• Third-Degree Misdemeanor: Check is $200 to $499.
  • Second-Degree Misdemeanor: Check is $500 to $999.
  • First-Degree Misdemeanor: The check is $1,000 to $74,999, or this is a third or subsequent offense in five years.
  • Felony: Check is $75,000 or more, or this is a third or subsequent offense of $75,000 or more in five years.

Can I Expunge a Bounced Check Charge?

You may be able to expunge a bounced check charge if:

  • The police charged you with writing a bad check, but the court didn't convict you, including not guilty verdicts, dropped charges, dismissed charges, and nolle prosse dispositions.
  • You completed the Accelerated Rehabilitative Disposition (ARD) or a similar diversionary program where you finished probation without a conviction. 
  • Your conviction was a summary offense, and you've been free from arrest or prosecution for five years.

You cannot expunge misdemeanor or felony bounced check convictions unless:

  • You are at least 70 years old, and ten years have passed since the criminal proceedings, or
  • The subject of the criminal record has been dead for at least three years.

If you don't meet one of the criteria above, you probably can't expunge your bad check conviction. You may be able to have those records sealed or request a pardon from the state. In some cases, the state will automatically seal records for:

  •  Nonviolent misdemeanor convictions that are ten years or older,
  • Records with no conviction,
  • Criminal arrests if you weren't convicted,
  • Charges where the court or jury found you not guilty, and
  • Misdemeanor offenses punishable by less than two years in prison.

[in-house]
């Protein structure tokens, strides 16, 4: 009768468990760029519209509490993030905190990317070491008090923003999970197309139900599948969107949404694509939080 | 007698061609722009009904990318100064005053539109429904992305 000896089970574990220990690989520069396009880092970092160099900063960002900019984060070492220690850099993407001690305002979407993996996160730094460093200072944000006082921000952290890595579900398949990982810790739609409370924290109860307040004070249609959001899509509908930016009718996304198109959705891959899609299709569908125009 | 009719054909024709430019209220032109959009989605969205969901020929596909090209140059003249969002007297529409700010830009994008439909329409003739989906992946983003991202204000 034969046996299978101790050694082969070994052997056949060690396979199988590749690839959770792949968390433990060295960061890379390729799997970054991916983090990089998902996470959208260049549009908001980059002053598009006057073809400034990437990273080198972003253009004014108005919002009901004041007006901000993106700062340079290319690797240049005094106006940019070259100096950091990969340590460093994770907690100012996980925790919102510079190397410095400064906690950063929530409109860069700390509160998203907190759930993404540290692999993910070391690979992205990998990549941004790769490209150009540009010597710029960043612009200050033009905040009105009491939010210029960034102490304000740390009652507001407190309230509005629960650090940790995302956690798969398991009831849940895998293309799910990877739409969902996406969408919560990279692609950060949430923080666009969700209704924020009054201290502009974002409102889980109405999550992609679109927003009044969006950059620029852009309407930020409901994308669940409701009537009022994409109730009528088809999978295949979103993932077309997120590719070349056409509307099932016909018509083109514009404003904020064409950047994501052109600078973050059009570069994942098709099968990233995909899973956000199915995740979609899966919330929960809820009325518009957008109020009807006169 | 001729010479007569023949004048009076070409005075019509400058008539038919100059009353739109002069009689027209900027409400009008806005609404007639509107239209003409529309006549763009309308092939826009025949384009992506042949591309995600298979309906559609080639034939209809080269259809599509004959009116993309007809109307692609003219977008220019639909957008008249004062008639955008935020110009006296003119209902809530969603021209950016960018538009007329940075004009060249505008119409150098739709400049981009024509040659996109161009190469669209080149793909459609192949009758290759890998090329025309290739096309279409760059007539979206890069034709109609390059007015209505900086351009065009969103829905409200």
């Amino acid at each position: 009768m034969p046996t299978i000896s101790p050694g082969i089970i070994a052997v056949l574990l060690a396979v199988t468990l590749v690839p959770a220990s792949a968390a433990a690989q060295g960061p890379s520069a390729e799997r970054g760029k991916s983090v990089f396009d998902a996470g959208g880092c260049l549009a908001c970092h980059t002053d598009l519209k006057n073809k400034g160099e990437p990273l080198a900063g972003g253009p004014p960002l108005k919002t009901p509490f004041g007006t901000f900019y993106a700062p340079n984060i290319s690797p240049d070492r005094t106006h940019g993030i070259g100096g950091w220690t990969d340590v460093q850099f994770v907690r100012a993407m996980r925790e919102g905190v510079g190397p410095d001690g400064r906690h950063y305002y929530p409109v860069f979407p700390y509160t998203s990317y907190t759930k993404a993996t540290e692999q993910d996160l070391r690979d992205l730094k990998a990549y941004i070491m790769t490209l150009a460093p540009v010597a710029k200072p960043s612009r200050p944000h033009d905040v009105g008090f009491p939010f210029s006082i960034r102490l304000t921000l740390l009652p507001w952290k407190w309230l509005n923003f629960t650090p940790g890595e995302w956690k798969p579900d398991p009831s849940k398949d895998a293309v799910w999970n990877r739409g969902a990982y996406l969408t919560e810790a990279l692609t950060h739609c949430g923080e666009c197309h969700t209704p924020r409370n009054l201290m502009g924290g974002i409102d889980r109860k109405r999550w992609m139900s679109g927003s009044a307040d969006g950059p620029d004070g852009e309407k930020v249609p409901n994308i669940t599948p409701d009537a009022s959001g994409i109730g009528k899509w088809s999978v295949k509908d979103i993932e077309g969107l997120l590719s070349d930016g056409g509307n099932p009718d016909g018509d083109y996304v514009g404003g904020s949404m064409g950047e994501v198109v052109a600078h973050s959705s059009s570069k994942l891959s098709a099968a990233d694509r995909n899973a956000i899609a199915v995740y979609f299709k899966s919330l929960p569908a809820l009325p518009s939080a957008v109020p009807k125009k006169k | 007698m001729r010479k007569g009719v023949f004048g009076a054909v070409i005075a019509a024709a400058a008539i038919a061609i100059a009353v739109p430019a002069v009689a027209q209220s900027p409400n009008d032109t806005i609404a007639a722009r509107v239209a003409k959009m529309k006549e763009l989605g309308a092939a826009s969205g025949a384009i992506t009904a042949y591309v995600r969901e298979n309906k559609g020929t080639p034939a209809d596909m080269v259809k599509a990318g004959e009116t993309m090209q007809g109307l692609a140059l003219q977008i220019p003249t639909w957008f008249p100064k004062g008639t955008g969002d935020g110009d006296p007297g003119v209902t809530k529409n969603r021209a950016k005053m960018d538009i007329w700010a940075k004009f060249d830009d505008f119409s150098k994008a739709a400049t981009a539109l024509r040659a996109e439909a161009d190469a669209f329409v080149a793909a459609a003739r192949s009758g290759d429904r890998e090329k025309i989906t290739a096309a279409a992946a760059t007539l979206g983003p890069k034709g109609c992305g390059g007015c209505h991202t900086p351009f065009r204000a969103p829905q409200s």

Juvenile Bounced Check Charges

You may be able to expunge a bounced check conviction if it happened when you were under 18, and it was a summary offense. There are several situations where you can expunge juvenile summary offense crimes, including:

  • You are now 18, and at least six months have passed since you completed your disposition, or
  • It has been five years since you completed your sentence or disposition, and
  • You haven't had any misdemeanor or felony charges during that time, and 
  • You don't have any currently pending summary offense, misdemeanor, or felony charges.

A skilled Pennsylvania expunction attorney can discuss the full range of options for expunging or sealing your juvenile records for writing a bad check.

Hire a Pennsylvania Attorney Experienced in Expunctions

If you have a conviction for writing a bad check, the best way to clear your record and protect your future professional and personal reputation is to consult a skilled Pennsylvania expungement attorney. Attorney Joseph D. Lento is an experienced criminal defense attorney proficient in helping clients expunge criminal records. He can help. Give the Lento Law Firm a call at 888-535-3686.

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Attorney Joseph D. Lento has more than a decade of experience successfully resolving clients' criminal charges in Philadelphia and the Pennsylvania counties. If you are having any uncertainties about what the future may hold for you or a loved one, contact the Lento Law Firm today! Criminal defense attorney Joseph D. Lento will go above and beyond the needs of any client, and will fight until the final bell rings.